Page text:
Gazan companies are the world’s startup underdogs. We’re inspired that Gaza Sky Geeks is growing valuable startup assets in one of the unlikeliest places. When we see the challenges they face, we stop complaining about ours: having to raise a fund pales in comparison to waiting for weeks for a permit to exit Gaza to travel to Silicon Valley.  500 believes in finding talent on less-traveled paths, and Gaza Sky Geeks like 500, will prove the value of this approach.

Dave McClure, one of 500 Startups’ founding partners and is an advisor to Gaza Sky Geeks.

Justin Ledbetter works on ecosystem development at 500 Startups and is a former staff member of Gaza Sky Geeks.

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7 UX / UI Design Tips to Improve Your Startup Growth

Below is a collection of my tips and feedback from a creative branding workshop I led during the most recent 500 Startups’ seed accelerator program, Batch 19. The goal was to teach startups to apply design thinking methods to improve their UX/UI , and thus increase user acquisition and market growth.

Did you know the human attention span is shorter than a goldfish’s?
[Fun Fact about Attention Span] Goldfish: 9 seconds > Human: 8 seconds. 😱

Yep, your website has a lot of work to do in a short amount of time to get your key message to your audience.

How do you do it? Here are 7 Design Thinking Tips to Improve Your Growth Rate 🔑:

1. Integrate

Combine a strong marketing message (content) with effective visuals (form).

My Feedback for Bstow: Bstow rounds up your spare change to charity.

Below is the original design for the top half of Bstow’s  home page. It has a simple marketing message, “Donate spare change to charity”. However, at first glance, the website looks like it’s featuring an analytics product.

Neither of the key visuals, the app interface on the phone nor the blue background, reflect the marketing message – “donation” and “charity”. How does the graph on the phone have anything to do with charity? Why the blue background?  They are disconnected. There is no integration of the form & the content.


I asked the founders to look at their analytics and see which part of the website gets the most engagement. They told me the most engagement comes from the “causes” section, which on the website you have to scroll all the way down to find:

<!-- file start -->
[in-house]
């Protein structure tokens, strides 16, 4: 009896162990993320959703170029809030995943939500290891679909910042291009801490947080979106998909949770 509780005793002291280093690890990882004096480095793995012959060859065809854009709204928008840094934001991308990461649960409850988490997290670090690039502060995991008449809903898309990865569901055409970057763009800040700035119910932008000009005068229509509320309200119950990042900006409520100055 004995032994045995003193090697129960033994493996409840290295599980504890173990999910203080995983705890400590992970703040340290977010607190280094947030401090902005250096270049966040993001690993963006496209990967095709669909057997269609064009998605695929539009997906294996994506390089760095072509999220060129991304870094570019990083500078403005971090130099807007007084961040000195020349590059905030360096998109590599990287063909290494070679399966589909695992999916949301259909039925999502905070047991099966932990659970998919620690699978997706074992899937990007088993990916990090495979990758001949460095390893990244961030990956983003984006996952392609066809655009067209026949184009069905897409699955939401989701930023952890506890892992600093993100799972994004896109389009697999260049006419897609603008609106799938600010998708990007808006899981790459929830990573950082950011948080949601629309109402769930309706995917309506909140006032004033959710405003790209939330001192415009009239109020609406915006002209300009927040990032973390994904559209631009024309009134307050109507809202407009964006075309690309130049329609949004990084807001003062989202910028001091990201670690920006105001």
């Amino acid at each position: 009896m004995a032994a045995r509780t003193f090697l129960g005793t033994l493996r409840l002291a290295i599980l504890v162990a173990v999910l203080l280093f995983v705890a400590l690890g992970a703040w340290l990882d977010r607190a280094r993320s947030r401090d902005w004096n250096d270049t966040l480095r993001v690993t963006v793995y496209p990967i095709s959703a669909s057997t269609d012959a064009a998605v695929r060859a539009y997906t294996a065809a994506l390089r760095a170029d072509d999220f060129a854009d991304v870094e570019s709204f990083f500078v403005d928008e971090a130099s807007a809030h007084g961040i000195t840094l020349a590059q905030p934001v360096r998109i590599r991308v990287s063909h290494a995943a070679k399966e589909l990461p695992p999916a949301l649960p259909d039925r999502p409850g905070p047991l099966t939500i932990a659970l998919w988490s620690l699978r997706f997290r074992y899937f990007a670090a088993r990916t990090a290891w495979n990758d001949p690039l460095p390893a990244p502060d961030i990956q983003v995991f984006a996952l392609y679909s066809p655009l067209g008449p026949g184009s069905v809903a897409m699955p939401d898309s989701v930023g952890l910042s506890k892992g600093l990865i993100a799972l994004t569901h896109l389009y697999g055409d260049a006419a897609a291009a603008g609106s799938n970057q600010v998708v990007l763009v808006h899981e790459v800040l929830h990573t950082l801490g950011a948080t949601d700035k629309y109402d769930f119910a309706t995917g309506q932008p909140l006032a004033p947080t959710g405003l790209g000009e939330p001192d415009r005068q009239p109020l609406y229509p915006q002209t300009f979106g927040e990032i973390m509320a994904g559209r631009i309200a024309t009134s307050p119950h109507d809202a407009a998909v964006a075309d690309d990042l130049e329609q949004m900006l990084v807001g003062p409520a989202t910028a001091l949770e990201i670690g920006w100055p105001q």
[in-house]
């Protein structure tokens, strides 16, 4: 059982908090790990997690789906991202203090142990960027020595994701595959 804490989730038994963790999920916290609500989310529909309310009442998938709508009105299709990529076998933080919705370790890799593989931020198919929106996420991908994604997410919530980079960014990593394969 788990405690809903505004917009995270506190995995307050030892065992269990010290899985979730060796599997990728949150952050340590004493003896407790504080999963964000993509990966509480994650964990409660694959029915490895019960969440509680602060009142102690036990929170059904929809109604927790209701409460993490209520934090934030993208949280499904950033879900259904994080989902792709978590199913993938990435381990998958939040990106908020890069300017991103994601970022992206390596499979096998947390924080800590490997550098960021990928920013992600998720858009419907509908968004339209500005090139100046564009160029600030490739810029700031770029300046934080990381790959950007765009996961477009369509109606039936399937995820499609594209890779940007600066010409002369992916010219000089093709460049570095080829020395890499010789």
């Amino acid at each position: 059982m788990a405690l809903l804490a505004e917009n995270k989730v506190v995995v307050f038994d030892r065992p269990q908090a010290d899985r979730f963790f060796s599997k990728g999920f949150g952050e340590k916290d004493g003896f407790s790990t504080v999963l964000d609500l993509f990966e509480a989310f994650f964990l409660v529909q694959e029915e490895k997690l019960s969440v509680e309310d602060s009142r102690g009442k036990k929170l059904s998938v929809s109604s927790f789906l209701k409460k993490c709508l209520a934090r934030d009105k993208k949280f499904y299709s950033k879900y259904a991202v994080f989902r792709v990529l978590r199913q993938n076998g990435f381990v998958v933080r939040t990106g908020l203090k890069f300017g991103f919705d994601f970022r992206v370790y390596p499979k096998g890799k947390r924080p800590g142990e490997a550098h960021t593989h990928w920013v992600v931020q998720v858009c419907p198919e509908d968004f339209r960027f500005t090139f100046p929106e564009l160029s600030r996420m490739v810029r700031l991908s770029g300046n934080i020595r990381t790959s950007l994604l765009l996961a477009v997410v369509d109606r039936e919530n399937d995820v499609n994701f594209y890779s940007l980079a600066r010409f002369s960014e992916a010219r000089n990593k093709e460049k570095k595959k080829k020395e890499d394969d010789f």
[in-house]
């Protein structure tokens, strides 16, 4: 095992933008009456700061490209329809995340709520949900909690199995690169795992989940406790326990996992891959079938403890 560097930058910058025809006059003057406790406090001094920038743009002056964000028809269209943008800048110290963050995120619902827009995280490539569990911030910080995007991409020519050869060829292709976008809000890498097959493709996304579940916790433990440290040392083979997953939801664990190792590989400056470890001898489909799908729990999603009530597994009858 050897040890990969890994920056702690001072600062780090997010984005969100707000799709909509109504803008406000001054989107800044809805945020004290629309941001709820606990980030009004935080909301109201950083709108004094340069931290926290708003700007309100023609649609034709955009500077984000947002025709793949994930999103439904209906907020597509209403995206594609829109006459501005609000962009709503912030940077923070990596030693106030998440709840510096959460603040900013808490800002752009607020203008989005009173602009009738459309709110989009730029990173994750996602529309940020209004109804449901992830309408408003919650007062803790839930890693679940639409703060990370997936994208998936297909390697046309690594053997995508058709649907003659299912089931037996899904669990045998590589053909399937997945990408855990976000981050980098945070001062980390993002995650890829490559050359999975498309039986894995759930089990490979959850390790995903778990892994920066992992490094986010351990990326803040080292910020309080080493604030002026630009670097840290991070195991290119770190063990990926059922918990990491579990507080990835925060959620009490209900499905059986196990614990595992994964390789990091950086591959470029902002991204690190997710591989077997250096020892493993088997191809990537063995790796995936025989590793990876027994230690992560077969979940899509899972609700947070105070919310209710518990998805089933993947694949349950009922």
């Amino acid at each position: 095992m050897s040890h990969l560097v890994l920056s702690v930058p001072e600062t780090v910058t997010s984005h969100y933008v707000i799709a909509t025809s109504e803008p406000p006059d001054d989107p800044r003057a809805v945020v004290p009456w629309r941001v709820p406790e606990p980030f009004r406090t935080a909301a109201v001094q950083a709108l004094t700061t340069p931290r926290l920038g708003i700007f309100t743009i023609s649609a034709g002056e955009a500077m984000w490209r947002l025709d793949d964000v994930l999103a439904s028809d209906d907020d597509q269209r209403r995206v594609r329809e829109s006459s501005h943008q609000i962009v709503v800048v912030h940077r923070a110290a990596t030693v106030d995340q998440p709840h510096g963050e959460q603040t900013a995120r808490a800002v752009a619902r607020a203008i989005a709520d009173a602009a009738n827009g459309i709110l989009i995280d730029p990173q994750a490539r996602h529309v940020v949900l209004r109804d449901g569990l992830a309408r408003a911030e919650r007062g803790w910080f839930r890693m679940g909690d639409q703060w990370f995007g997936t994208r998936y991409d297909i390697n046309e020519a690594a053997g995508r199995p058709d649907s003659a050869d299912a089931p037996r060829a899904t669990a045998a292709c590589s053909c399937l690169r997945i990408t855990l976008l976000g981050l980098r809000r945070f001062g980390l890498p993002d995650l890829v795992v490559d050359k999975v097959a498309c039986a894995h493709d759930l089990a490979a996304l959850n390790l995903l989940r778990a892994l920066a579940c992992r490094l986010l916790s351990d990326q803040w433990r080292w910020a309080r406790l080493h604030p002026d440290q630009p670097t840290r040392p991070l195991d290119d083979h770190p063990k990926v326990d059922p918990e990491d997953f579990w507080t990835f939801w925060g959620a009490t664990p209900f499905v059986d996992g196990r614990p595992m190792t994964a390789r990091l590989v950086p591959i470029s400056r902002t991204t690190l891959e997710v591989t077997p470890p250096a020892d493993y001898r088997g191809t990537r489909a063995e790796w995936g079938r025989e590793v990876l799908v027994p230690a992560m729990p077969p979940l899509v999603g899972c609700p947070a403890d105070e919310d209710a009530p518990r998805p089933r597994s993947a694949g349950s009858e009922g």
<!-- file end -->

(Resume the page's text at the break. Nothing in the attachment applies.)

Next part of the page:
Yep, that’s a lot of scrolling… By the time you scroll down to the causes, those Goldfish have already lost their attention – let alone humans!

I suggested the Bstow team integrate their charity causes into the homepage visuals by using the iPhone screen as a frame, showcasing charity partners’ content one by one.

Homepage After Feedback: Team Bstow came back with the new home page designs below: Boom! 💥


2. Manifest:

Present your company with a short, punchy tagline & visual, make it clear and obvious to the mind. This helps people remember who you are and what you do.

My Feedback for Scopio: Scopio is a search engine to find and license images on social media.

Homepage before Feedback:

Get a short and effective tagline (6-8 words) that conveys both HOW your company works and WHY you do what you do (your purpose, cause & belief).

Combine the original two lines on your website homepage,“Search engine and licensing platform for trending photos & videos on social media” and “Discover Moments and Tell Stories”, into a simple and effective one-liner.

Homepage After Feedback (version 1):

“Real Images Engage Audiences” is a much more effective tagline. Now how can we show (even better) that these photos are taken by real people?

When using very light weight text over the video, it’s VERY hard to read the tagline and explanation. I suggested changing the text, “A cutting-edge platform…,” into a one-liner.

The more clear and obvious you can make this, the better.

Homepage After Feedback (version 2 – current): Team Scopio came back with the new home page designs below. You can view the full site here.

3. Portray:

Depict your product/service vividly, let it come to life through visual storytelling.

My Feedback for ShearShare: ShearShare connects salon owners to stylists to fill empty salon chairs.

Below is ShearShare’s original Homepage:


On the home page, a static image of a phone with the app search bar text, “Where do you want to work?,” is not the best use of the precious space.

Let’s make it more vivid and engaging, by actually showing the audience how this app works. Embed the Demo video on your demo page as an animated .gif or video on the phone.

You can see my above feedback into the mockup below.

After the Feedback: Team ShearShare came back with a much improved homepage animation seen below. You can view the full site here. 👊

4. Reuse